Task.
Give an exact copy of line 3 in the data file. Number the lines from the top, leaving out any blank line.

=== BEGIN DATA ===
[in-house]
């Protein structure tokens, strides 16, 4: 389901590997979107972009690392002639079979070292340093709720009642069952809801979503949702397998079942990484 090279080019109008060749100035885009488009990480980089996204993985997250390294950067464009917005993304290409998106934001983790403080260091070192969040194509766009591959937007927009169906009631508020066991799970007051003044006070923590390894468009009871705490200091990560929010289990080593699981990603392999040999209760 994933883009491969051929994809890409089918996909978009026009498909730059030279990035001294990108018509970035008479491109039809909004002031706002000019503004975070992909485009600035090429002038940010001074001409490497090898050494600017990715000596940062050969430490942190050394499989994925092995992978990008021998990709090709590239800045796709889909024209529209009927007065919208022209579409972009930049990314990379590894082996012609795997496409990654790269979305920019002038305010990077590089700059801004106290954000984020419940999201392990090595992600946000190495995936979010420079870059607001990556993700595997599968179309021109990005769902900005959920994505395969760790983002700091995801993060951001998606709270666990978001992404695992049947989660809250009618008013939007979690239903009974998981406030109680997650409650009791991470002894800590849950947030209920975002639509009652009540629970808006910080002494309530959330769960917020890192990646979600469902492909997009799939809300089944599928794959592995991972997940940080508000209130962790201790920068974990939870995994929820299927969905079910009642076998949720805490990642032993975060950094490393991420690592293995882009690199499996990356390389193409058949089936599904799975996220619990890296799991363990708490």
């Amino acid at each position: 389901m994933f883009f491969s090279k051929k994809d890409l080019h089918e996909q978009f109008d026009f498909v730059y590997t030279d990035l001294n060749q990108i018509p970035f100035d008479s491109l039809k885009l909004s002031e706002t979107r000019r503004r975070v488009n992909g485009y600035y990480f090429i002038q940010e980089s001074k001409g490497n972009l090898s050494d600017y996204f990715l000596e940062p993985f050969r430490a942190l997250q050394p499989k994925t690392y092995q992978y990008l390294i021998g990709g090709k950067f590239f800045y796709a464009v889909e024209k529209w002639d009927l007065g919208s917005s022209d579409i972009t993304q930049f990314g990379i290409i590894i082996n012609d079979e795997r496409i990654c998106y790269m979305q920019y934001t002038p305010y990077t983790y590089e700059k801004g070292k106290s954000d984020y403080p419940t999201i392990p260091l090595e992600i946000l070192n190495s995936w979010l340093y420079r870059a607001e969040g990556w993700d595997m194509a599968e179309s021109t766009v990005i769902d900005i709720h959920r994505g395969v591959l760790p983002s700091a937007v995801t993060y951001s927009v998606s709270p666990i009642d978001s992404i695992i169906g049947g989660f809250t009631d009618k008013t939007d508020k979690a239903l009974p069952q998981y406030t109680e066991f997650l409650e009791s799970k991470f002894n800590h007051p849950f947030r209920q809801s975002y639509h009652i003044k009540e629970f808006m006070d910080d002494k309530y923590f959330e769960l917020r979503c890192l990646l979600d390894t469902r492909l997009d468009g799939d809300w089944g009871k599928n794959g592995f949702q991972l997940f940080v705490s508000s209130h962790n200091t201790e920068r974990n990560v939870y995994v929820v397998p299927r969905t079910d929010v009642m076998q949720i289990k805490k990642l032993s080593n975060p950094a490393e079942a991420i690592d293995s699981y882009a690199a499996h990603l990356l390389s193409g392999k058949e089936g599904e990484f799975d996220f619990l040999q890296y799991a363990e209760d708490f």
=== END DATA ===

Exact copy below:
């Amino acid at each position: 389901m994933f883009f491969s090279k051929k994809d890409l080019h089918e996909q978009f109008d026009f498909v730059y590997t030279d990035l001294n060749q990108i018509p970035f100035d008479s491109l039809k885009l909004s002031e706002t979107r000019r503004r975070v488009n992909g485009y600035y990480f090429i002038q940010e980089s001074k001409g490497n972009l090898s050494d600017y996204f990715l000596e940062p993985f050969r430490a942190l997250q050394p499989k994925t690392y092995q992978y990008l390294i021998g990709g090709k950067f590239f800045y796709a464009v889909e024209k529209w002639d009927l007065g919208s917005s022209d579409i972009t993304q930049f990314g990379i290409i590894i082996n012609d079979e795997r496409i990654c998106y790269m979305q920019y934001t002038p305010y990077t983790y590089e700059k801004g070292k106290s954000d984020y403080p419940t999201i392990p260091l090595e992600i946000l070192n190495s995936w979010l340093y420079r870059a607001e969040g990556w993700d595997m194509a599968e179309s021109t766009v990005i769902d900005i709720h959920r994505g395969v591959l760790p983002s700091a937007v995801t993060y951001s927009v998606s709270p666990i009642d978001s992404i695992i169906g049947g989660f809250t009631d009618k008013t939007d508020k979690a239903l009974p069952q998981y406030t109680e066991f997650l409650e009791s799970k991470f002894n800590h007051p849950f947030r209920q809801s975002y639509h009652i003044k009540e629970f808006m006070d910080d002494k309530y923590f959330e769960l917020r979503c890192l990646l979600d390894t469902r492909l997009d468009g799939d809300w089944g009871k599928n794959g592995f949702q991972l997940f940080v705490s508000s209130h962790n200091t201790e920068r974990n990560v939870y995994v929820v397998p299927r969905t079910d929010v009642m076998q949720i289990k805490k990642l032993s080593n975060p950094a490393e079942a991420i690592d293995s699981y882009a690199a499996h990603l990356l390389s193409g392999k058949e089936g599904e990484f799975d996220f619990l040999q890296y799991a363990e209760d708490f």